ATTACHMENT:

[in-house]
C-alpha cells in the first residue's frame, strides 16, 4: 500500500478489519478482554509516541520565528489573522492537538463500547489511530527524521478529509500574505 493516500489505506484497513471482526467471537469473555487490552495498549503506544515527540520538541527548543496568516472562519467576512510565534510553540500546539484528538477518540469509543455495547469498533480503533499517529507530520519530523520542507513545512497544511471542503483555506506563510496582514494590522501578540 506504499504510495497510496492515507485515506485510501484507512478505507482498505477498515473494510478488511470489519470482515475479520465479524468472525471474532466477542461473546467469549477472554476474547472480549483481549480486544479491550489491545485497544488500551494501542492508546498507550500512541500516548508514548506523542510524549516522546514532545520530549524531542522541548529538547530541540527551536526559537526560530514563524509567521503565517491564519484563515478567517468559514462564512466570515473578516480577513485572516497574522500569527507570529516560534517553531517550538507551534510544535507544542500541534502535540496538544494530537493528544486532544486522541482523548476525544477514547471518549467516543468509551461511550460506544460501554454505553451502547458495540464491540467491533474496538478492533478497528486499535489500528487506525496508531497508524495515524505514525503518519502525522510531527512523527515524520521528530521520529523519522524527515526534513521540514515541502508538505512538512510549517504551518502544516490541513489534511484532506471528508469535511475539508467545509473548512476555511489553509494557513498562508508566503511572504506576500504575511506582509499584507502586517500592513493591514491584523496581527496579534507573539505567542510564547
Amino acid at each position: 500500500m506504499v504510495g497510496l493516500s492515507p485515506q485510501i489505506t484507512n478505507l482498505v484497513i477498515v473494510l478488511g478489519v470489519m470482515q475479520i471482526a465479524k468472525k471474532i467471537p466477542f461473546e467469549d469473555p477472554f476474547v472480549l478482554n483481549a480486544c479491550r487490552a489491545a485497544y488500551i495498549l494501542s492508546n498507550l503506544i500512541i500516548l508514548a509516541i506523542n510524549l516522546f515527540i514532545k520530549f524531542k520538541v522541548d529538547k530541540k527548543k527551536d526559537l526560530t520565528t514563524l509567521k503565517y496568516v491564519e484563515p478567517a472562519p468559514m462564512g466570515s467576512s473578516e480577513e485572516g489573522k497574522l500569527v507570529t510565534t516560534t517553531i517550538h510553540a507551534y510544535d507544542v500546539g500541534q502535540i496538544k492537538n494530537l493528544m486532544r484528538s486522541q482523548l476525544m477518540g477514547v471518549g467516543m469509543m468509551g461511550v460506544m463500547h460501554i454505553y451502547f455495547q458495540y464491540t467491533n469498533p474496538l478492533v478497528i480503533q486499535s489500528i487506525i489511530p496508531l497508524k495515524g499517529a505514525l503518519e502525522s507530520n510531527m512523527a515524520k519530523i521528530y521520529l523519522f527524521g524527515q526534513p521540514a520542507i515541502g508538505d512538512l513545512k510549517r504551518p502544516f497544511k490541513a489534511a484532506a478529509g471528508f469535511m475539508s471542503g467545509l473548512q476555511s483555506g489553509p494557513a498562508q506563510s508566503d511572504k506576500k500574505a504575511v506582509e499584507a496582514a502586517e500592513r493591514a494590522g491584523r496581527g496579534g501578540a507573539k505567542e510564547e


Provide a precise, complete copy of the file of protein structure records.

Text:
[in-house]
C-alpha cells in the first residue's frame, strides 16, 4: 500500500478489519478482554509516541520565528489573522492537538463500547489511530527524521478529509500574505 493516500489505506484497513471482526467471537469473555487490552495498549503506544515527540520538541527548543496568516472562519467576512510565534510553540500546539484528538477518540469509543455495547469498533480503533499517529507530520519530523520542507513545512497544511471542503483555506506563510496582514494590522501578540 506504499504510495497510496492515507485515506485510501484507512478505507482498505477498515473494510478488511470489519470482515475479520465479524468472525471474532466477542461473546467469549477472554476474547472480549483481549480486544479491550489491545485497544488500551494501542492508546498507550500512541500516548508514548506523542510524549516522546514532545520530549524531542522541548529538547530541540527551536526559537526560530514563524509567521503565517491564519484563515478567517468559514462564512466570515473578516480577513485572516497574522500569527507570529516560534517553531517550538507551534510544535507544542500541534502535540496538544494530537493528544486532544486522541482523548476525544477514547471518549467516543468509551461511550460506544460501554454505553451502547458495540464491540467491533474496538478492533478497528486499535489500528487506525496508531497508524495515524505514525503518519502525522510531527512523527515524520521528530521520529523519522524527515526534513521540514515541502508538505512538512510549517504551518502544516490541513489534511484532506471528508469535511475539508467545509473548512476555511489553509494557513498562508508566503511572504506576500504575511506582509499584507502586517500592513493591514491584523496581527496579534507573539505567542510564547
Amino acid at each position: 500500500m506504499v504510495g497510496l493516500s492515507p485515506q485510501i489505506t484507512n478505507l482498505v484497513i477498515v473494510l478488511g478489519v470489519m470482515q475479520i471482526a465479524k468472525k471474532i467471537p466477542f461473546e467469549d469473555p477472554f476474547v472480549l478482554n483481549a480486544c479491550r487490552a489491545a485497544y488500551i495498549l494501542s492508546n498507550l503506544i500512541i500516548l508514548a509516541i506523542n510524549l516522546f515527540i514532545k520530549f524531542k520538541v522541548d529538547k530541540k527548543k527551536d526559537l526560530t520565528t514563524l509567521k503565517y496568516v491564519e484563515p478567517a472562519p468559514m462564512g466570515s467576512s473578516e480577513e485572516g489573522k497574522l500569527v507570529t510565534t516560534t517553531i517550538h510553540a507551534y510544535d507544542v500546539g500541534q502535540i496538544k492537538n494530537l493528544m486532544r484528538s486522541q482523548l476525544m477518540g477514547v471518549g467516543m469509543m468509551g461511550v460506544m463500547h460501554i454505553y451502547f455495547q458495540y464491540t467491533n469498533p474496538l478492533v478497528i480503533q486499535s489500528i487506525i489511530p496508531l497508524k495515524g499517529a505514525l503518519e502525522s507530520n510531527m512523527a515524520k519530523i521528530y521520529l523519522f527524521g524527515q526534513p521540514a520542507i515541502g508538505d512538512l513545512k510549517r504551518p502544516f497544511k490541513a489534511a484532506a478529509g471528508f469535511m475539508s471542503g467545509l473548512q476555511s483555506g489553509p494557513a498562508q506563510s508566503d511572504k506576500k500574505a504575511v506582509e499584507a496582514a502586517e500592513r493591514a494590522g491584523r496581527g496579534g501578540a507573539k505567542e510564547e